Is measuring bilirubin levels through the skin a reliable alternative to measuring bilirubin levels in the blood of newborns?

Key messages

The studies included in this review suggest that measuring bilirubin levels through the skin without a needle can identify high bilirubin levels in newborns.

Why is it important to diagnose high bilirubin levels in newborns?

Bilirubin is a substance produced through the breakdown of red blood cells. Jaundice is a very common problem in the newborn period and results from high levels of bilirubin in the blood (hyperbilirubinaemia). It is important to detect hyperbilirubinaemia early to prevent unwanted consequences such as brain damage.

What is transcutaneous bilirubin measurement?

The usual procedure for measuring bilirubin in newborns is to collect a sample of blood (by making a small cut in the heel or inserting a needle into a vein, which can be painful for the infant) and test it in the laboratory (total serum bilirubin measurement). However, there are devices that measure bilirubin by sending a flash of light through the skin (transcutaneous bilirubin measurement). This method is painless and gives an almost immediate result.

What did we want to find out?

We wanted to find out whether transcutaneous bilirubin measurement devices could accurately diagnose hyperbilirubinaemia.

What did we do?

We searched for studies that had investigated the accuracy of transcutaneous bilirubin measurement compared with total serum bilirubin measurement. We had intended to combine the results across studies using statistical methods but were unable to; instead, we presented the results narratively.

What did we find?

We found 23 studies (5058 participants) that were conducted in different countries and settings, used different transcutaneous bilirubin measuring devices, and defined hyperbilirubinaemia with different bilirubin values. Some of the infants were premature and others were born at term (from 37 weeks' pregnancy); their ages ranged from birth to one month of life. Overall, the findings of the studies suggest that transcutaneous bilirubin measurement is a good screening tool for detecting hyperbilirubinaemia in newborns. The included studies found different degrees or levels of accuracy for the use of transcutaneous bilirubin measurement. However, due to the differences between studies, we could not provide an overall combined summary of the accuracy of the different tests. The differences in these studies included factors like the threshold values for hyperbilirubinaemia, the types of transcutaneous bilirubin measuring devices, and age and ethnicity/skin colour of the included infants.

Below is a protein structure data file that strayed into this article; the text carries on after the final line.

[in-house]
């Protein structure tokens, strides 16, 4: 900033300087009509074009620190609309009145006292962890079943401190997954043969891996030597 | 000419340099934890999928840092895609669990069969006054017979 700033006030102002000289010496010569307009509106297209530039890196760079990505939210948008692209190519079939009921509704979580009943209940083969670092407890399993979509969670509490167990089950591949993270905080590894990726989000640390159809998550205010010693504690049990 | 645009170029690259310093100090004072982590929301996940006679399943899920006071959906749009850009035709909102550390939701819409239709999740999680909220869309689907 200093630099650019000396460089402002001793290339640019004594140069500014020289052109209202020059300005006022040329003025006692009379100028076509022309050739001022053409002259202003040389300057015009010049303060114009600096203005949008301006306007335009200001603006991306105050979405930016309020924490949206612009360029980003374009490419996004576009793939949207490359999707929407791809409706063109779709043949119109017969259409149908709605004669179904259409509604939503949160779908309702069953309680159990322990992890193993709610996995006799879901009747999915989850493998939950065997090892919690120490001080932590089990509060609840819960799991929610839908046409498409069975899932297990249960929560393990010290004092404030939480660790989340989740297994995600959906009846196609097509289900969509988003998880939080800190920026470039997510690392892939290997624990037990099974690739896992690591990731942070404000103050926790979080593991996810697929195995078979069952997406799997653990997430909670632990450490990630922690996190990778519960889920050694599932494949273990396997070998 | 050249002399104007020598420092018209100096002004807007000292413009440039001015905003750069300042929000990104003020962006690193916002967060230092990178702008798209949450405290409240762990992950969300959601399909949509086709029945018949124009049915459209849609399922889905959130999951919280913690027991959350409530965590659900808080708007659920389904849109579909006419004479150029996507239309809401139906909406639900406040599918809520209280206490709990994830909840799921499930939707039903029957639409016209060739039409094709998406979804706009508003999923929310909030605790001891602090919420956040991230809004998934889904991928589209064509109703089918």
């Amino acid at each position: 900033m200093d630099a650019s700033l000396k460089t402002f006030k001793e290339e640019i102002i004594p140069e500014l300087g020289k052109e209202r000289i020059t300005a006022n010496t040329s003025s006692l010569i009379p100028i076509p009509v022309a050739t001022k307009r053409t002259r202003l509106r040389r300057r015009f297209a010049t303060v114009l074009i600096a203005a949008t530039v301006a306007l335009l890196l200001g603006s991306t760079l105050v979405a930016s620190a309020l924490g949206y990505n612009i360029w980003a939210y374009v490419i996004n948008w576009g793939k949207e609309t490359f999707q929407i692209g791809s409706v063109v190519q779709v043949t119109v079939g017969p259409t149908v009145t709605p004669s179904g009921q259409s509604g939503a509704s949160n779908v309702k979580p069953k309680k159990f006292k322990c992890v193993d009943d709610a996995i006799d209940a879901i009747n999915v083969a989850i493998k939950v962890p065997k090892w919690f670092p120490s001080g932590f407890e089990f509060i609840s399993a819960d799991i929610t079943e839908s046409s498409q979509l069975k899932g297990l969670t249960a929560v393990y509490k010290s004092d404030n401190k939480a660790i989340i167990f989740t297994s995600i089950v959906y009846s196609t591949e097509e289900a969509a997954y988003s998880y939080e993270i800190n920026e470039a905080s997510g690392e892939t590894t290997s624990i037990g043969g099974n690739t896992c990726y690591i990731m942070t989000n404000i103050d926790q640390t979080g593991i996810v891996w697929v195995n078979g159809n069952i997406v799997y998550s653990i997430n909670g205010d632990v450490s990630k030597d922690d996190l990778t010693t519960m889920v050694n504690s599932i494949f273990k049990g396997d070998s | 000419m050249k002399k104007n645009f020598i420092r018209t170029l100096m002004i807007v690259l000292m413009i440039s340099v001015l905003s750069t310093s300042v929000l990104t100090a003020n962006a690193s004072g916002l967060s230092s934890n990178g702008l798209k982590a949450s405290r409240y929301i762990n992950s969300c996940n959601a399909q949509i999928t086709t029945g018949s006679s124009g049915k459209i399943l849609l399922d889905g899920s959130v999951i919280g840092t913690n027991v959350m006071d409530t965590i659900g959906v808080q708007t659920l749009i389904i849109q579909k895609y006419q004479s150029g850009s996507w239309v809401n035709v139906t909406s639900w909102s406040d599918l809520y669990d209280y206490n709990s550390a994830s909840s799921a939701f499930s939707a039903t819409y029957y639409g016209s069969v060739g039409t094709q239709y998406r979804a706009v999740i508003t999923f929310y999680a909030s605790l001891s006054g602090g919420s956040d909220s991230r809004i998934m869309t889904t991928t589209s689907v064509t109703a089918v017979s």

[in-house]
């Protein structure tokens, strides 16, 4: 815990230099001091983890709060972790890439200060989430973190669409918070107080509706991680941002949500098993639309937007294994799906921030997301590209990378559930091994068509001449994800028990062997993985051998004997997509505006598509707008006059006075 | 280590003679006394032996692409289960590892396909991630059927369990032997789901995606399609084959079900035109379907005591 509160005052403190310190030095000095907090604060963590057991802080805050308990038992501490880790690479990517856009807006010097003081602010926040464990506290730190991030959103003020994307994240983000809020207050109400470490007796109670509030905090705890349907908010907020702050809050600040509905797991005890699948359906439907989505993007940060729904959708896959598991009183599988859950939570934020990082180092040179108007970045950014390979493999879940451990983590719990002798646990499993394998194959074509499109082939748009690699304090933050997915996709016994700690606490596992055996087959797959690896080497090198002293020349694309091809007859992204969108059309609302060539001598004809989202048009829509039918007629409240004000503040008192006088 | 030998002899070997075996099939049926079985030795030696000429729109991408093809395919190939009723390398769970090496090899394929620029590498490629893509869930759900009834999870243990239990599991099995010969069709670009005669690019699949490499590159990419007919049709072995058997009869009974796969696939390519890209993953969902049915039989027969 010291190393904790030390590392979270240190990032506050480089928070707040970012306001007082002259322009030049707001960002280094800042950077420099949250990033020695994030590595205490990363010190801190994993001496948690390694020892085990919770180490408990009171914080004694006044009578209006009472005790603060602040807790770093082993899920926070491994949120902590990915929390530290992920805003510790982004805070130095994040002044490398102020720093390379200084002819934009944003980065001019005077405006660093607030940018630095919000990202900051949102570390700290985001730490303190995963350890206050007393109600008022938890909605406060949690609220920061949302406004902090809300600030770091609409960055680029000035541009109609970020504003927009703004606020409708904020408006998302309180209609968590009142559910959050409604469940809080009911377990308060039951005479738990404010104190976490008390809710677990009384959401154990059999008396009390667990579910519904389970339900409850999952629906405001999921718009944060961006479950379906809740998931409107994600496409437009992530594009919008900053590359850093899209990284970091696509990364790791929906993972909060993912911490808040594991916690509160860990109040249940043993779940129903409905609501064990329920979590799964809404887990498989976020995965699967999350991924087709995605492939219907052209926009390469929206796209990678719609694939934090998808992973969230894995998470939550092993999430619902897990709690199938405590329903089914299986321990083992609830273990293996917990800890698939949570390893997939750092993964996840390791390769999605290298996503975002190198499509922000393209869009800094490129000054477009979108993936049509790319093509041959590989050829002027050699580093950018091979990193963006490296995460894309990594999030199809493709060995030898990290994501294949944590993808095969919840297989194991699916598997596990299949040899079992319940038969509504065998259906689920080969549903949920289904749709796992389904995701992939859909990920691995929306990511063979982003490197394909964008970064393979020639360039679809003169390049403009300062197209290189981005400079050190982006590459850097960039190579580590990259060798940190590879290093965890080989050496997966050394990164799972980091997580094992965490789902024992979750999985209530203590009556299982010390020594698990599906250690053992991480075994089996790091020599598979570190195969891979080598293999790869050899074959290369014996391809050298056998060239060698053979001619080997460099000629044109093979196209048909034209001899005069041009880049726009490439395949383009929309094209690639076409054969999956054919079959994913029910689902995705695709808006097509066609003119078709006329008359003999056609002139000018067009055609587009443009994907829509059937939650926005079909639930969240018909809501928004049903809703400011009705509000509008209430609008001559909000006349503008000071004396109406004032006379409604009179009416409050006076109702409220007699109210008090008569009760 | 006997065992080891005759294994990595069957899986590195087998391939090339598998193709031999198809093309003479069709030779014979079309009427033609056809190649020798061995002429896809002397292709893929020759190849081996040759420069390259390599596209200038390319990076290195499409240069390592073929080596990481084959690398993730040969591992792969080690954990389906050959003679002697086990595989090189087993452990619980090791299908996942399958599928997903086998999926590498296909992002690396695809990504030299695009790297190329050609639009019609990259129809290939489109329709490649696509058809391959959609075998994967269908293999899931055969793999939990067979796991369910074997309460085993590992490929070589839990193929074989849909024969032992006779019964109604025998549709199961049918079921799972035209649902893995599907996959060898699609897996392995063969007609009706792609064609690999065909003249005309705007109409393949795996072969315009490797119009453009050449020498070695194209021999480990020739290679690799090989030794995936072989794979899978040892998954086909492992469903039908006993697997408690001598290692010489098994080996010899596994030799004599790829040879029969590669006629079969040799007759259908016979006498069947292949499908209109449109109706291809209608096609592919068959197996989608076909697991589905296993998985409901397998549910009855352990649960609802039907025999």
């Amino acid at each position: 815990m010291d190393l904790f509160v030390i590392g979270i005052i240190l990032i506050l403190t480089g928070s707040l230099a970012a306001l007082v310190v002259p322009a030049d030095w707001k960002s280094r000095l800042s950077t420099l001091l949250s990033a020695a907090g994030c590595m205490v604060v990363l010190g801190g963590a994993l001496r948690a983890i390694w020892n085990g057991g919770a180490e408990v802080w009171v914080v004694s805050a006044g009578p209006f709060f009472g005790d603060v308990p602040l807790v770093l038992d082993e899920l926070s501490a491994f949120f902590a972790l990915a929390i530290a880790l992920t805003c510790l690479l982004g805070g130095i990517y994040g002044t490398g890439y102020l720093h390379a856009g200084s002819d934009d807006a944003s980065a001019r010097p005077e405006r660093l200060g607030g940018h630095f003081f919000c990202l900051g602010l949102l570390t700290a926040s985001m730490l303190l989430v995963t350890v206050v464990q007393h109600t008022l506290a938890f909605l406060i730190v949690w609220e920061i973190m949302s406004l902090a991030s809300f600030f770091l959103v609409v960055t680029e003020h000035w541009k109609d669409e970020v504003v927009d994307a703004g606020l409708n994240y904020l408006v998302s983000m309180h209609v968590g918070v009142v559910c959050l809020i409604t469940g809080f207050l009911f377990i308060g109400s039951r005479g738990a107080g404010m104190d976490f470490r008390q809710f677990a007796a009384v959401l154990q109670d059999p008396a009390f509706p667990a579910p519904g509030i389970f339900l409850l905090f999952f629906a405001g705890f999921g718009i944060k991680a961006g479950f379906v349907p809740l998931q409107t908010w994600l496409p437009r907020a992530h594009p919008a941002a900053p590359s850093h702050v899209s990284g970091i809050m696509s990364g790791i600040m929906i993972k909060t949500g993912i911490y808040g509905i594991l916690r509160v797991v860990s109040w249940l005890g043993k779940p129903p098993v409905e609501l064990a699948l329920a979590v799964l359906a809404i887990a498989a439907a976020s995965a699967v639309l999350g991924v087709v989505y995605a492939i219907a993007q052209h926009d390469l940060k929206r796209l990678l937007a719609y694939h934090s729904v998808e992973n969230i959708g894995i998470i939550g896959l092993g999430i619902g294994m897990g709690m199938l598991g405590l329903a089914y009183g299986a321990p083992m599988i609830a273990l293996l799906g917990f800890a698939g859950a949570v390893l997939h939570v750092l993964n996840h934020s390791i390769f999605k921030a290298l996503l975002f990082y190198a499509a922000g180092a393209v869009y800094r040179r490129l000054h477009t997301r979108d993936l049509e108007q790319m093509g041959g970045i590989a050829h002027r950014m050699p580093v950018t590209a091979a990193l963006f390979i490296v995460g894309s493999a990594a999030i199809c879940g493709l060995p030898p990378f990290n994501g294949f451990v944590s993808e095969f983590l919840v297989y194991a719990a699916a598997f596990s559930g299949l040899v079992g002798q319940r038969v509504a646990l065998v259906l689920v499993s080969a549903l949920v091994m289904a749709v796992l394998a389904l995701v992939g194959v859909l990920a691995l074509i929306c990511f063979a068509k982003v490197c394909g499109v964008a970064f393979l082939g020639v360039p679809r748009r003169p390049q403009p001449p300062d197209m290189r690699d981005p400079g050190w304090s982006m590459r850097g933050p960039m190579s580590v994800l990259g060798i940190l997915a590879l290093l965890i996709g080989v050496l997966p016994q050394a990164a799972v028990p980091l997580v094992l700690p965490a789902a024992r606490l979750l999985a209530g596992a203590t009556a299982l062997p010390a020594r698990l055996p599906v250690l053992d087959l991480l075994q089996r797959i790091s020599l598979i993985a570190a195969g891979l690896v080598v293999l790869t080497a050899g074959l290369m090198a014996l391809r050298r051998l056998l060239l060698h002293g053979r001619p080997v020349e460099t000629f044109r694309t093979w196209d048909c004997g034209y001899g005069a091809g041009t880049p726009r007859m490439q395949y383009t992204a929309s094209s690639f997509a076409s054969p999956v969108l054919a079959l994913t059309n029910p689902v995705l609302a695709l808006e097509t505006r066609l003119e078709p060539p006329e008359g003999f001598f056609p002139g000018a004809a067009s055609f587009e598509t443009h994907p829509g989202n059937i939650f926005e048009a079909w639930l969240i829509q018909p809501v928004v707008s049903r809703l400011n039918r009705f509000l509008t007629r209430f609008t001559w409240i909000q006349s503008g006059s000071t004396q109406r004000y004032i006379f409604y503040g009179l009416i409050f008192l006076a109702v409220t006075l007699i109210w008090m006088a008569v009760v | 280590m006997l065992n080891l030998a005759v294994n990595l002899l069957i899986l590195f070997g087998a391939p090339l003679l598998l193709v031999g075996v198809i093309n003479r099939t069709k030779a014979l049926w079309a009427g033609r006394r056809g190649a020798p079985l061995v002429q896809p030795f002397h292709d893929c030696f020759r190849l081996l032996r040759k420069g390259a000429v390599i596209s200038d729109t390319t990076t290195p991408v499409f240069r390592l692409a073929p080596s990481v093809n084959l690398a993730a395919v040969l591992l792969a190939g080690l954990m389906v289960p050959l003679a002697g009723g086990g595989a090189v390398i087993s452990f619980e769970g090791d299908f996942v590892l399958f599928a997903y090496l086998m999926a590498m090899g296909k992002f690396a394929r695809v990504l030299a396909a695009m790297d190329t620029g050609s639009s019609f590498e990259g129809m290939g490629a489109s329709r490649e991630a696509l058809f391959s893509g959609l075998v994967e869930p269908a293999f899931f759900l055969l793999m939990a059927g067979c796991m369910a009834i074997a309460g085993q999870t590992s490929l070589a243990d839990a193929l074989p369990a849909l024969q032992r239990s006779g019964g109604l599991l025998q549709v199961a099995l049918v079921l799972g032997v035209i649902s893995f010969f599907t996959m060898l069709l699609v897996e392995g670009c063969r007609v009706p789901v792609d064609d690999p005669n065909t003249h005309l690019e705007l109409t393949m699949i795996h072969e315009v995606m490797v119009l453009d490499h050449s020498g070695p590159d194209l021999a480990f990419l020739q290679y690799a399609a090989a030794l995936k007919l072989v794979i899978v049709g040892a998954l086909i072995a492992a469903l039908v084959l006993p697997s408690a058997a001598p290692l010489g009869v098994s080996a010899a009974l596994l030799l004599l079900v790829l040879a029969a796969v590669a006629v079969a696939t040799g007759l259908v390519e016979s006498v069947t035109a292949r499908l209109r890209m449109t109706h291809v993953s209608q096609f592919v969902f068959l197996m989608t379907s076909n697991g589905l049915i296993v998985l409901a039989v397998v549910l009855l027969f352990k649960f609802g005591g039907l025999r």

What are the limitations of the evidence?

The included studies were of high methodological quality. However, we reported the results narratively and did not formally evaluate the quality of evidence using GRADE.

How up to date is this evidence?

The evidence is up to date to August 2022.

Authors' conclusions: 

The high sensitivity of TcB to detect hyperbilirubinaemia suggests that TcB devices are reliable screening tests for ruling out hyperbilirubinaemia in newborn infants. Positive test results would require confirmation through serum bilirubin measurement.

Read the full abstract...

Jaundice is a very common condition in newborns, affecting up to 60% of term newborns and 80% of preterm newborns in the first week of life. Jaundice is caused by increased bilirubin in the blood from the breakdown of red blood cells. The gold standard for measuring bilirubin levels is obtaining a blood sample and processing it in a laboratory. However, noninvasive transcutaneous bilirubin (TcB) measurement devices are widely available and used in many settings to estimate total serum bilirubin (TSB) levels.


To determine the diagnostic accuracy of transcutaneous bilirubin measurement for detecting hyperbilirubinaemia in newborns.

Search strategy: 

We searched CENTRAL, MEDLINE, Embase, CINAHL and trial registries up to 18 August 2022. We also checked the reference lists of all included studies and relevant systematic reviews for other potentially eligible studies.

Selection criteria: 

We included cross-sectional and prospective cohort studies that evaluated the accuracy of any TcB device compared to TSB measurement in term or preterm newborn infants (0 to 28 days postnatal age). All included studies provided sufficient data and information to create a 2 × 2 table for the calculation of measures of diagnostic accuracy, including sensitivities and specificities. We excluded studies that only reported correlation coefficients.

Data collection and analysis: 

Two review authors independently applied the eligibility criteria to all citations from the search and extracted data from the included studies using a standard data extraction form. We summarised the available results narratively and, where possible, we combined study data in a meta-analysis.

Main results: 

We included 23 studies, involving 5058 participants. All studies had low risk of bias as measured by the QUADAS 2 tool. The studies were conducted in different countries and settings, included newborns of different gestational and postnatal ages, compared various TcB devices (including the JM 101, JM 102, JM 103, BiliChek, Bilitest and JH20-1C) and used different cutoff values for a positive result. In most studies, the TcB measurement was taken from the forehead, sternum, or both. The sensitivity of various TcB cutoff values to detect significant hyperbilirubinaemia ranged from 74% to 100%, and specificity ranged from 18% to 89%.